What Are Tannins?

Have you ever taken a sip of red wine and experienced a drying feeling in your mouth? It’s almost the same feeling as when you’ve licked the inside of a banana peel. Well, that’s tannins. By now, you’ve probably heard the word “tannins” used over and over again in wine tasting and amongst red wines. […]

Food + Drink The Wine Files Brian Webb

This article was published on February 17th, 2015

MB-Wine-Shop Have you ever taken a sip of red wine and experienced a drying feeling in your mouth? It’s almost the same feeling as when you’ve licked the inside of a banana peel. Well, that’s tannins.

By now, you’ve probably heard the word “tannins” used over and over again in wine tasting and amongst red wines. You might ask, what exactly is tannin and why is it so important?

We asked Jim Faulkner, talented, knowledgeable and passionate winemaker at award-winning Mt. Boucherie Estate Winery in West Kelowna, British Columbia.

Here’s Jim’s easy to understand breakdown of everything you need to know about tannin:

(J- Jim Faulkner)

What are tannins?

JimJ: Simply, it is the drying feeling in your mouth after sipping a red wine. You feel it on the middle of your tongue and front part of your mouth. Believe it or not, tannin is more of a texture than a taste. It’s an element that makes the wine taste dry and astringent.

Where does tannin in wine come from?

J: Tannin is a natural element commonly found in plants, wood, leaves, fruit skins and seeds. In winemaking, wine tannins come from grapes (grape tannins) and wood (wood tannins).

Grape tannin is naturally found on the skins, seeds and stems of grapes. The longer contact time with the skins, seeds and stems, the more tannin extraction. This means, the extended contact of the grapes to the juice allows tannin to have more time to dissolve in the alcohol and juice.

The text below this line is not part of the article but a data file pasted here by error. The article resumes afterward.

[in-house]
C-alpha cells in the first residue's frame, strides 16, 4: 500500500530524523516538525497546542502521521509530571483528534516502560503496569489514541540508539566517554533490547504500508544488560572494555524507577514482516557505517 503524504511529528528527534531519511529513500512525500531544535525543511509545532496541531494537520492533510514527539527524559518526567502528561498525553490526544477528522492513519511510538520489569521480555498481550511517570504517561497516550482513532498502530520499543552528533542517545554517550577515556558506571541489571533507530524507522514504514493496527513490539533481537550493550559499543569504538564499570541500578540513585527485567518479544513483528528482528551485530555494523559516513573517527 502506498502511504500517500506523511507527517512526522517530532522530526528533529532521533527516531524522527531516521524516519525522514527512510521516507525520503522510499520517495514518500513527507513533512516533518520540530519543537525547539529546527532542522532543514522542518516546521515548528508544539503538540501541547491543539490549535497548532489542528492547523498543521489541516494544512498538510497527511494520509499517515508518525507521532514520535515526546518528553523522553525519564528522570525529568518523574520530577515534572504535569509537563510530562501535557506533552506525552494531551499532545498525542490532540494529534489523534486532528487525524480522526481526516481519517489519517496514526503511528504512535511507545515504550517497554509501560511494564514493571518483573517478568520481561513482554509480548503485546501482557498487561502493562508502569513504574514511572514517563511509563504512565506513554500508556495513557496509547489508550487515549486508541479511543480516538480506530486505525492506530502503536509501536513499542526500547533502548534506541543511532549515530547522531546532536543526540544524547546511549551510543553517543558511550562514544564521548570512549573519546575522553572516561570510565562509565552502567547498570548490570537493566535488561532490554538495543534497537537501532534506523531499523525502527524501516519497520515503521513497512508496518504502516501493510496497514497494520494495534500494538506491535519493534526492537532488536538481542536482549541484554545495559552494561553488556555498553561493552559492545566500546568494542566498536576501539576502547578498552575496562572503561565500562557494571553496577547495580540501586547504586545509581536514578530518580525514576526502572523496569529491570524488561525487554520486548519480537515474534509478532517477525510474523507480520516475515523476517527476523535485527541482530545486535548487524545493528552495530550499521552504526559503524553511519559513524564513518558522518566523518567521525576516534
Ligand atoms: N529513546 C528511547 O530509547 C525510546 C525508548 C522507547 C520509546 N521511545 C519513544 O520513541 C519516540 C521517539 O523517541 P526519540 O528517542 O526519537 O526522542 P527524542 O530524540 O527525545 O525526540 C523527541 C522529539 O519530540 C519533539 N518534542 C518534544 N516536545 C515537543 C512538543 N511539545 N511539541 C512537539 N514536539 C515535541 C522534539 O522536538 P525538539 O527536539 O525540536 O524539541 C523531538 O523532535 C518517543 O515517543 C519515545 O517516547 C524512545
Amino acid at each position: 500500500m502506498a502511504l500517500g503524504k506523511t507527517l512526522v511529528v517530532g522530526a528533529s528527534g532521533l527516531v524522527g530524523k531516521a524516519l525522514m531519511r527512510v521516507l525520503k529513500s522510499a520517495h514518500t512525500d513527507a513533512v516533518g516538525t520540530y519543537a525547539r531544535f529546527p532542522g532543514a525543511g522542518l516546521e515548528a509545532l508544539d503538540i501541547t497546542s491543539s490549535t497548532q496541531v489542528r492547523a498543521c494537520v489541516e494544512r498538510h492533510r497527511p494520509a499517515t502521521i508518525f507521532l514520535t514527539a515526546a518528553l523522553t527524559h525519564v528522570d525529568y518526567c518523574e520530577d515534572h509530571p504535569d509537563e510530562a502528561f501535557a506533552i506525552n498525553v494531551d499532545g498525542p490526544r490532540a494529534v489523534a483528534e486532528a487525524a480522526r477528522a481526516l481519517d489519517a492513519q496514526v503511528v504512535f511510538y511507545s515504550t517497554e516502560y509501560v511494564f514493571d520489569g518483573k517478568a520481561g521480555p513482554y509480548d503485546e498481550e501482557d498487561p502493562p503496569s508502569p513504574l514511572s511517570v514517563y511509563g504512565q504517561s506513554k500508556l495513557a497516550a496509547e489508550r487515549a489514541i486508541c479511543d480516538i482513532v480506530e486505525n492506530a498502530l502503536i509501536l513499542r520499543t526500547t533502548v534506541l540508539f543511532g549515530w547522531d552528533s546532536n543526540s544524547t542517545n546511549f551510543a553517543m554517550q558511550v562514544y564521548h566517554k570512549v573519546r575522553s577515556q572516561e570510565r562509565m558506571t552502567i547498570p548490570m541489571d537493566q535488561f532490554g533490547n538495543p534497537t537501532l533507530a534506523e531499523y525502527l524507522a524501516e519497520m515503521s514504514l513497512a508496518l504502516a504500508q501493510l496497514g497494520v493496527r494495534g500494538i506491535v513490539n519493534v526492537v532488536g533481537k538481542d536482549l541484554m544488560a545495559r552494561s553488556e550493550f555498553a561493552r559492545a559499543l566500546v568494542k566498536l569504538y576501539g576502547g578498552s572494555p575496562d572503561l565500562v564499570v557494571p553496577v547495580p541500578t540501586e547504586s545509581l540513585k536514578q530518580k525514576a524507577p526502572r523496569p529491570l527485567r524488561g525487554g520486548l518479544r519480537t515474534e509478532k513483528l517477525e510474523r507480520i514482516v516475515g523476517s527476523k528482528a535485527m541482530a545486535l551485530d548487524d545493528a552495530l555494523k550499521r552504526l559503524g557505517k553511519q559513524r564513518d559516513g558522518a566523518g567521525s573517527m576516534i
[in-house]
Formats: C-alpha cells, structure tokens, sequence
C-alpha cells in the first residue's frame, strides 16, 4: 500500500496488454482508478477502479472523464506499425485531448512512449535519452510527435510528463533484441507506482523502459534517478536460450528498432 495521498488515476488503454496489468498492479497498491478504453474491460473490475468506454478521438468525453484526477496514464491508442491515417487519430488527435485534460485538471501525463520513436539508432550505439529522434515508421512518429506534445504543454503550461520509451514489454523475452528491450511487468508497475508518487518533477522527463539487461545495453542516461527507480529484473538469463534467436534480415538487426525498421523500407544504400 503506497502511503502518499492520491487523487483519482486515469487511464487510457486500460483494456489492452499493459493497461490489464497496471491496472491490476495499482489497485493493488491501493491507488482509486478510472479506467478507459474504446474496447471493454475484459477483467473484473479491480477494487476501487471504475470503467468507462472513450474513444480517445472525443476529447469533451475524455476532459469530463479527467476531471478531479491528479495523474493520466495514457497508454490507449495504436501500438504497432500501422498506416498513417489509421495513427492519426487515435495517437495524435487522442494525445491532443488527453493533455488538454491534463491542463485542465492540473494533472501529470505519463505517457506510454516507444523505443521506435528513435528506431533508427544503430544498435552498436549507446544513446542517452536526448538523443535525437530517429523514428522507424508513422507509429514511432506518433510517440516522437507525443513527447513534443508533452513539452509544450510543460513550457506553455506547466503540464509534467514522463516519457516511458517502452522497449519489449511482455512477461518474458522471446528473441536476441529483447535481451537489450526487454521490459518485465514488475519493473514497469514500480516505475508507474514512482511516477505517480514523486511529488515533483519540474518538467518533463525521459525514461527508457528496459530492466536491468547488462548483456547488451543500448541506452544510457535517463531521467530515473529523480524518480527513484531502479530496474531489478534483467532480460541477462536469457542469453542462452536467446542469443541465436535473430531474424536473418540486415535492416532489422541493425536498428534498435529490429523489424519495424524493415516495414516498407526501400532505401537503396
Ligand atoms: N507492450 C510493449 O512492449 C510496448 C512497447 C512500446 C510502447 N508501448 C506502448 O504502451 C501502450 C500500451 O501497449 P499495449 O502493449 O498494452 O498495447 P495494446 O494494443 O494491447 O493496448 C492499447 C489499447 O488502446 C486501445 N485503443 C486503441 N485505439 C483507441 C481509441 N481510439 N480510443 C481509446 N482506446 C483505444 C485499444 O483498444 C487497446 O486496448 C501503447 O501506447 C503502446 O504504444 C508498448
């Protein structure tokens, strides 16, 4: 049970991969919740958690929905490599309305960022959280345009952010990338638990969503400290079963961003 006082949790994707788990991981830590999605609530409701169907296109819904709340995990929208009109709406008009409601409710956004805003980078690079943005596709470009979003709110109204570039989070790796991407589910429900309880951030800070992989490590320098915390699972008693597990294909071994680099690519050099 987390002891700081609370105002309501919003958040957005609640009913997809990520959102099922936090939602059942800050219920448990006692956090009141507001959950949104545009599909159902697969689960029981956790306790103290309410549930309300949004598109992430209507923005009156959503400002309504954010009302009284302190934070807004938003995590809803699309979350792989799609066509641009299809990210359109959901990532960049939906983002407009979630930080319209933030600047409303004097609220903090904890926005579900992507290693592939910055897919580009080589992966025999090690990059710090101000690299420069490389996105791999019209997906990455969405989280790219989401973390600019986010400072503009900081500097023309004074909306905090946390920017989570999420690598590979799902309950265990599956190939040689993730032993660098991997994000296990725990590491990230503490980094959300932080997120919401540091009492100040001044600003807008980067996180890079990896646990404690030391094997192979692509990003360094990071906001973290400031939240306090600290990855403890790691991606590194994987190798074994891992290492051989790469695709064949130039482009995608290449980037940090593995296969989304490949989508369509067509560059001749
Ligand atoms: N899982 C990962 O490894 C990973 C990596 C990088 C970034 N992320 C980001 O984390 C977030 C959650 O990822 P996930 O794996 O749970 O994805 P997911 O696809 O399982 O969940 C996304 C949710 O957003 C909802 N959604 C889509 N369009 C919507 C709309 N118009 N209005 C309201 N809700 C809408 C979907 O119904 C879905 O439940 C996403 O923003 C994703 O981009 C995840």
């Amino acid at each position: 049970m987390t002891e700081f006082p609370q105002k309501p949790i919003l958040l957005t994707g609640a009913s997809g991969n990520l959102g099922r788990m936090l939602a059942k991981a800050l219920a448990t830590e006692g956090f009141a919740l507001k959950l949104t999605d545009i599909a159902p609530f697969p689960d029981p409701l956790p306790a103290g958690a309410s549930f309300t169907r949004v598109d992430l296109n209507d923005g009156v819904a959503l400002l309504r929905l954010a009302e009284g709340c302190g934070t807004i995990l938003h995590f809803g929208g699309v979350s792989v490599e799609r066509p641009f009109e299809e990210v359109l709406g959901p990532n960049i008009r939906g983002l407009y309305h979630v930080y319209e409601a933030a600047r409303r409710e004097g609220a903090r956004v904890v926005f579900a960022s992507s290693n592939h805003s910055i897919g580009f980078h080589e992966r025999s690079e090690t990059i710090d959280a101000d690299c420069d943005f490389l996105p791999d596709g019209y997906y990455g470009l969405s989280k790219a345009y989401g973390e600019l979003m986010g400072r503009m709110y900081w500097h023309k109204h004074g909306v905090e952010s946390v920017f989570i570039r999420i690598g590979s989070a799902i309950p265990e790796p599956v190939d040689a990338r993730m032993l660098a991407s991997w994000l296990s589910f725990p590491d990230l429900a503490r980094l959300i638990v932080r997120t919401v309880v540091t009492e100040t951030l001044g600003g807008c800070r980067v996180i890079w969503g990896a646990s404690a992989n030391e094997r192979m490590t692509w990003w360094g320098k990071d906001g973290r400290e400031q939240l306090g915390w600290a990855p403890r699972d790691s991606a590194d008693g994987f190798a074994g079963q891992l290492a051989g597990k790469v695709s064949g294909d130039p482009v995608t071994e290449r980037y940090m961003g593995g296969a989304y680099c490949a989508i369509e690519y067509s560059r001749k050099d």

Since red wines are fermented with the skins, seeds and stems, while white wines are fermented juices, red wines tend to have more tannins than white wines.

Likewise, wood tannins occur when wine is stored in wooden, oak barrels and has had time to dissolve. Alternatively, adding oak chips can also increase wine contact with wood tannins.

Is tannin good for a wine then?

J: Tannins are good for wines because they are a natural preservative to help the wine age longer and safer. Wines with higher tannins tend to age better than wines with lower tannins. That being said, the wine will need to be well balanced to begin with, otherwise it will not improve and age well.

What happens to tannin overtime?

J: Tannins softens overtime to reveal a plush, velvety wine. If you are drinking a younger or tannic wine, you will find it more approachable and softer when paired with a protein, such as red meat or cheese.

What are some high and low tannin wines you have made at Mt. Boucherie Winery?

J: High tannin wine- 2010 Syrah (Tip: Pair high tannin wines with rich red meats, such as braised lamb or a charcuterie plate.)

Low tannin wine- 2010 Family Reserve Pinot Noir, 2012 Merlot, 2012 Pinot Noir (Tip: Pair low tannin wines with lighter meats, such as barbecued chicken and grilled salmon)

 

Have you tried a wine high or low in tannin? How did you like it? Let us know below. 

 

Tips on quality assurance for a BC wine.

This post is presented by family-owned Mt. Boucherie Family Estate Winery in West Kelowna, British Columbia. Visit Mt. Boucherie for award-winning wines that reflect the Gidda Family’s passion and commitment in producing quality Okanagan wines since 1968.

, , , , , , , , ,

RELATED POSTS

Wine Pairing Made Simple

March 14th, 2020

Brian Webb 0

7 Wine Varietals You’ll Want to Enjoy this Winter

November 23rd, 2019

Koelen Andrews 0

7 Best Autumn Wines

October 5th, 2019

Koelen Andrews 0

Join the Conversation

Leave a Reply

Your email address will not be published. Required fields are marked *